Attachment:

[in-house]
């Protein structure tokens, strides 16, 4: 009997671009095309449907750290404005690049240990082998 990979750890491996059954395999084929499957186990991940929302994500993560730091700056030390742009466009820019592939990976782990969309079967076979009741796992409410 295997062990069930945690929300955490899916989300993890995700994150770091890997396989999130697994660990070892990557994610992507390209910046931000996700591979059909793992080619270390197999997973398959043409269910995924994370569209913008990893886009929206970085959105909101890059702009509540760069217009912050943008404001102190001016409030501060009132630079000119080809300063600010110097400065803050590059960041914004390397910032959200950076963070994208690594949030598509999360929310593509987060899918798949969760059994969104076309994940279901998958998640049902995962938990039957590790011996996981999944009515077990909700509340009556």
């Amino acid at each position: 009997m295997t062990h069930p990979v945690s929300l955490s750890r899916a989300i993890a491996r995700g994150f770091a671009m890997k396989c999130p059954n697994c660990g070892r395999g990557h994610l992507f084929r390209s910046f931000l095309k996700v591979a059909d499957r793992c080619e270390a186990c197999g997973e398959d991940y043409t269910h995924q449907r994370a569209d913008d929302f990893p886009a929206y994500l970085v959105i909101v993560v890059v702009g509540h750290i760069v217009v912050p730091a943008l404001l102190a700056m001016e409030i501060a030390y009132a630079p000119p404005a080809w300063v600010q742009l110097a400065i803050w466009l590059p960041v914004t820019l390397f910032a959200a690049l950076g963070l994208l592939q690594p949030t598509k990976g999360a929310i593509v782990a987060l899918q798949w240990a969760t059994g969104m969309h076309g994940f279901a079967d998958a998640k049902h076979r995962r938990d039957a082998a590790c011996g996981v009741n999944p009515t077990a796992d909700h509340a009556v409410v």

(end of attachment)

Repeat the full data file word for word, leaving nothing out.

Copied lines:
[in-house]
């Protein structure tokens, strides 16, 4: 009997671009095309449907750290404005690049240990082998 990979750890491996059954395999084929499957186990991940929302994500993560730091700056030390742009466009820019592939990976782990969309079967076979009741796992409410 295997062990069930945690929300955490899916989300993890995700994150770091890997396989999130697994660990070892990557994610992507390209910046931000996700591979059909793992080619270390197999997973398959043409269910995924994370569209913008990893886009929206970085959105909101890059702009509540760069217009912050943008404001102190001016409030501060009132630079000119080809300063600010110097400065803050590059960041914004390397910032959200950076963070994208690594949030598509999360929310593509987060899918798949969760059994969104076309994940279901998958998640049902995962938990039957590790011996996981999944009515077990909700509340009556």
């Amino acid at each position: 009997m295997t062990h069930p990979v945690s929300l955490s750890r899916a989300i993890a491996r995700g994150f770091a671009m890997k396989c999130p059954n697994c660990g070892r395999g990557h994610l992507f084929r390209s910046f931000l095309k996700v591979a059909d499957r793992c080619e270390a186990c197999g997973e398959d991940y043409t269910h995924q449907r994370a569209d913008d929302f990893p886009a929206y994500l970085v959105i909101v993560v890059v702009g509540h750290i760069v217009v912050p730091a943008l404001l102190a700056m001016e409030i501060a030390y009132a630079p000119p404005a080809w300063v600010q742009l110097a400065i803050w466009l590059p960041v914004t820019l390397f910032a959200a690049l950076g963070l994208l592939q690594p949030t598509k990976g999360a929310i593509v782990a987060l899918q798949w240990a969760t059994g969104m969309h076309g994940f279901a079967d998958a998640k049902h076979r995962r938990d039957a082998a590790c011996g996981v009741n999944p009515t077990a796992d909700h509340a009556v409410v």